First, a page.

The Rakhrhi is not Sikh ritual, It's practice does not fit sikh philosphy
Raksha Bandhan (the bond of protection in Hindi, Punjabi, Oriya, Assamese and most other Indian languages) is a Hindu festival, which celebrates the relationship between brothers and sisters. It is celebrated on the full moon of the month of Shraavana (Shravan Poornima).
The festival is marked by the tying of a rakhi, or holy thread by the sister on the wrist of her brother. The brother in return offers a gift to his sister and vows to look after her as she presents sweets to her brother. The brother and sister traditionally feed one another sweets. It is not necessary that the rakhi be given only to a blood brother; any male can be "adopted" as a brother by tying a rakhi on the person, that is "blood brothers and sisters", whether they are cousins or a good friend. Indian history is replete with women asking for protection, through rakhi, from men who were neither their brothers, nor Hindus themselves.
No Place in Sikhism
- A thread is just an illusion
- ignorantly been accepted in Sikh culture
- Festivals like these are beautiful, no doubt, but in Sikhi, what we do – or do not do – is sanctioned only by the Guru.
- The Guru, who rejected the spiritual thread that the Hindu Brahmins consider makes them connected to God, in the midst of all the learned Pandits, Brahmins and his own father, would that same Guru accept the far more earthy thread called a ‘rakhi’?
- The picture in the article is against the Guru’s own philosophy
- There’s no harm in doing any of these things, but our Guru just did not approve them for his Sikhs.
- Why would a Khalsa Kaur ever need anyone’s protection when they have the power within them to defend themselves? That is why if the Singh was given a Kirpan, so was a Kaur granted the same. So Rakhrhi Gives Secondrate status to the women.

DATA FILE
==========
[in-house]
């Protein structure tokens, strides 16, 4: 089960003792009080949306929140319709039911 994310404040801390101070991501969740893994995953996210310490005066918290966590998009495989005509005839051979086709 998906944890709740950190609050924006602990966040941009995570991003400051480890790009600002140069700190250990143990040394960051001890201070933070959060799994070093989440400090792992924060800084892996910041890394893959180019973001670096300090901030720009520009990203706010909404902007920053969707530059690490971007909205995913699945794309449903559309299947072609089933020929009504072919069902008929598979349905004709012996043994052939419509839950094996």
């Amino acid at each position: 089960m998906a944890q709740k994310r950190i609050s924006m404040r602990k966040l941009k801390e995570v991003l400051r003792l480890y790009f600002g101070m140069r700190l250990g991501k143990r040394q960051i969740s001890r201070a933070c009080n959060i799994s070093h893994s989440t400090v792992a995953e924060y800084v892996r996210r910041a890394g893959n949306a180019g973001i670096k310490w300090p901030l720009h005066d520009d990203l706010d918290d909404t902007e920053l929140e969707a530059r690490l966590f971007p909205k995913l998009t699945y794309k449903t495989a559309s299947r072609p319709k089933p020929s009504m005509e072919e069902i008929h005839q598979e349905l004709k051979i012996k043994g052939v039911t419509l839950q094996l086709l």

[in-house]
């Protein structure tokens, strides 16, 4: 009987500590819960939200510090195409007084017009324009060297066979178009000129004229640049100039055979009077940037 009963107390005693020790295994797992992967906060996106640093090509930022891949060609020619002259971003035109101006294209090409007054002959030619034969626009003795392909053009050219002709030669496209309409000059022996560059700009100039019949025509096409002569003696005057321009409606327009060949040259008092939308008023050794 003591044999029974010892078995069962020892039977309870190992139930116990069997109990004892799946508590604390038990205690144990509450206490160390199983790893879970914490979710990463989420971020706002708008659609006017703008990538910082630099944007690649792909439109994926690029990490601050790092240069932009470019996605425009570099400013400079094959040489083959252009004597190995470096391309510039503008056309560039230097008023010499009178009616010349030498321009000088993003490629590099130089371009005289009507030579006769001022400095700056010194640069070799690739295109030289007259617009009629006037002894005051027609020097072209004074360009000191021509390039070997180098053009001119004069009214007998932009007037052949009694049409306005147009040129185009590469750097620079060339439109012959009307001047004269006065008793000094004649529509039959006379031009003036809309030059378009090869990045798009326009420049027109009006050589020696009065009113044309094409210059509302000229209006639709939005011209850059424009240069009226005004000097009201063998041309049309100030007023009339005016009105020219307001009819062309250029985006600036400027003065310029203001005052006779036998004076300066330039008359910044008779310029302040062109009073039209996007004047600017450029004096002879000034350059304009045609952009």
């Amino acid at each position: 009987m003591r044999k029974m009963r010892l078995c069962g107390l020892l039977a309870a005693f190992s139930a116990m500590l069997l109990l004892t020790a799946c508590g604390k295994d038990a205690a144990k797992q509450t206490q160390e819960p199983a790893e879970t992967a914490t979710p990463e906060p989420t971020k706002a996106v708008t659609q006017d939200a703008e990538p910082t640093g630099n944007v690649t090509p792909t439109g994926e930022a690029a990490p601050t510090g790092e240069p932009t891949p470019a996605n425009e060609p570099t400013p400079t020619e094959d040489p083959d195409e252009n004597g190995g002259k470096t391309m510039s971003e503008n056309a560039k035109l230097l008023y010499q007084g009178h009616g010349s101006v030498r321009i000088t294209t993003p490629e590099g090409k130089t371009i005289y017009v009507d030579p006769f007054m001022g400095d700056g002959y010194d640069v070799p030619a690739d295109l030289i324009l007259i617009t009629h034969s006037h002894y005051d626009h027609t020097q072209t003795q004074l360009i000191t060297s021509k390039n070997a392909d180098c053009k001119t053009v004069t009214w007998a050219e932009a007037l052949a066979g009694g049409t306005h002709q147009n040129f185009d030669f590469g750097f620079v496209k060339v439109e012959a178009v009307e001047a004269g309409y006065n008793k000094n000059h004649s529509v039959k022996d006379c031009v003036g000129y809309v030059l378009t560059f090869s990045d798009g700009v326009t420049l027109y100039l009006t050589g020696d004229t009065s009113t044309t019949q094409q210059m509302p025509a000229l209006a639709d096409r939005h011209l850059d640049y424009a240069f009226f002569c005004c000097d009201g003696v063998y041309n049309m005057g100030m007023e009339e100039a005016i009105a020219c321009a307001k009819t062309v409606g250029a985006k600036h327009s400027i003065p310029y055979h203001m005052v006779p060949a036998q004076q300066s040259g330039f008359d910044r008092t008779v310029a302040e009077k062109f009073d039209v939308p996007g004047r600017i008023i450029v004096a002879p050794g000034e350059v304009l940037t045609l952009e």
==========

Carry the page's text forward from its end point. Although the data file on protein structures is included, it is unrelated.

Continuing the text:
- what of those who have no brothers? Who will protect them? What of those who have no sisters, who will pray for their long life and wellbeing? It’s all out of logic for Sikhs.
Let's read the following
As the festival of Raksha Bandhan approaches each year, it’s no longer strange to see Sikhs lining up to purchase these threads to tie on the wrists of their brothers and fathers, in return for blessings and gifts. What was originally a Hindu festival has been ignorantly been accepted in Sikh culture, without prior thought to what it is all about and why our Gurus would never support it. Instead, Manmat has only taken lead, with the explanation that it is the day dedicated to the bond of a brother and sister, and an excuse to pamper each other.
According to the Hindus, this is how the day is marked, ‘As per the traditions, the sister on this day prepares the pooja thali with diya, roli, chawal and rakhis. She worships the deities, ties Rakhi to the brother(s) and wishes for their well being. The brother in turn acknowledges the love with a promise to be by the sisters’ side through the thick and thin and gives her a token gift.’
Festivals like these are beautiful, no doubt, but in Sikhi, what we do – or do not do – is sanctioned only by the Guru. Nowhere in Sikh history has any Sikh Guru known to have accepted this Hindu custom. In a painting I came across on a website, Guru Nanak Dev Ji is being depicted to have a raakhi being tied on his wrist by his sister Bebe Nanaki. This is nothing more than a work of fiction.